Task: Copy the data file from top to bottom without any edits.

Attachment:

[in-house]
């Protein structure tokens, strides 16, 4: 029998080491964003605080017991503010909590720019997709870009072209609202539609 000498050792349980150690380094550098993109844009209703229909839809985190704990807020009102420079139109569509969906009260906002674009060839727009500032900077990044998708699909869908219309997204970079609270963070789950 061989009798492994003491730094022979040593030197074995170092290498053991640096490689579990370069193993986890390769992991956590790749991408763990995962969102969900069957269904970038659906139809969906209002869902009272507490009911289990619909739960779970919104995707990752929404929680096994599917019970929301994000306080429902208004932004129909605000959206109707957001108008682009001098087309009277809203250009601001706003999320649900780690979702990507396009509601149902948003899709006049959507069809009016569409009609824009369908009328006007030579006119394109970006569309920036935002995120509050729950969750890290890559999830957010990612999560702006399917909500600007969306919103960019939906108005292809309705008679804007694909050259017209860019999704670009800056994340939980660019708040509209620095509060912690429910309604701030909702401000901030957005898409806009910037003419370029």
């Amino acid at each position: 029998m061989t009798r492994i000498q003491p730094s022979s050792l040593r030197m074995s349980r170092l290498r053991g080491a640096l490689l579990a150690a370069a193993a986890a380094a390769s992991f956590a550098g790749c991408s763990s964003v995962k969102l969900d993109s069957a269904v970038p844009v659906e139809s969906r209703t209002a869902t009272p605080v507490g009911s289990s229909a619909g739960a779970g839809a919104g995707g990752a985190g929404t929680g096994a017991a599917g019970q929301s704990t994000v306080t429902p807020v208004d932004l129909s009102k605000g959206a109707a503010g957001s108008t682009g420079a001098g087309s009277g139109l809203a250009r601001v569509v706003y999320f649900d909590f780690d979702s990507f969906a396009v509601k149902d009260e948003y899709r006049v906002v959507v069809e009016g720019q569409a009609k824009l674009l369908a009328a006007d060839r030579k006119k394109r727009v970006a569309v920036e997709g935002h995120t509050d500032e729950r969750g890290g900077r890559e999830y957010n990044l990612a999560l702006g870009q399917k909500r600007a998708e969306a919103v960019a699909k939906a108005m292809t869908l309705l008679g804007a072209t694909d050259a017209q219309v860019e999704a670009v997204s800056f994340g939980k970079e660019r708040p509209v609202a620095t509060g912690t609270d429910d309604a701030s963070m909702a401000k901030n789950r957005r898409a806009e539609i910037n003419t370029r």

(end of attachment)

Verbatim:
[in-house]
């Protein structure tokens, strides 16, 4: 029998080491964003605080017991503010909590720019997709870009072209609202539609 000498050792349980150690380094550098993109844009209703229909839809985190704990807020009102420079139109569509969906009260906002674009060839727009500032900077990044998708699909869908219309997204970079609270963070789950 061989009798492994003491730094022979040593030197074995170092290498053991640096490689579990370069193993986890390769992991956590790749991408763990995962969102969900069957269904970038659906139809969906209002869902009272507490009911289990619909739960779970919104995707990752929404929680096994599917019970929301994000306080429902208004932004129909605000959206109707957001108008682009001098087309009277809203250009601001706003999320649900780690979702990507396009509601149902948003899709006049959507069809009016569409009609824009369908009328006007030579006119394109970006569309920036935002995120509050729950969750890290890559999830957010990612999560702006399917909500600007969306919103960019939906108005292809309705008679804007694909050259017209860019999704670009800056994340939980660019708040509209620095509060912690429910309604701030909702401000901030957005898409806009910037003419370029």
């Amino acid at each position: 029998m061989t009798r492994i000498q003491p730094s022979s050792l040593r030197m074995s349980r170092l290498r053991g080491a640096l490689l579990a150690a370069a193993a986890a380094a390769s992991f956590a550098g790749c991408s763990s964003v995962k969102l969900d993109s069957a269904v970038p844009v659906e139809s969906r209703t209002a869902t009272p605080v507490g009911s289990s229909a619909g739960a779970g839809a919104g995707g990752a985190g929404t929680g096994a017991a599917g019970q929301s704990t994000v306080t429902p807020v208004d932004l129909s009102k605000g959206a109707a503010g957001s108008t682009g420079a001098g087309s009277g139109l809203a250009r601001v569509v706003y999320f649900d909590f780690d979702s990507f969906a396009v509601k149902d009260e948003y899709r006049v906002v959507v069809e009016g720019q569409a009609k824009l674009l369908a009328a006007d060839r030579k006119k394109r727009v970006a569309v920036e997709g935002h995120t509050d500032e729950r969750g890290g900077r890559e999830y957010n990044l990612a999560l702006g870009q399917k909500r600007a998708e969306a919103v960019a699909k939906a108005m292809t869908l309705l008679g804007a072209t694909d050259a017209q219309v860019e999704a670009v997204s800056f994340g939980k970079e660019r708040p509209v609202a620095t509060g912690t609270d429910d309604a701030s963070m909702a401000k901030n789950r957005r898409a806009e539609i910037n003419t370029r």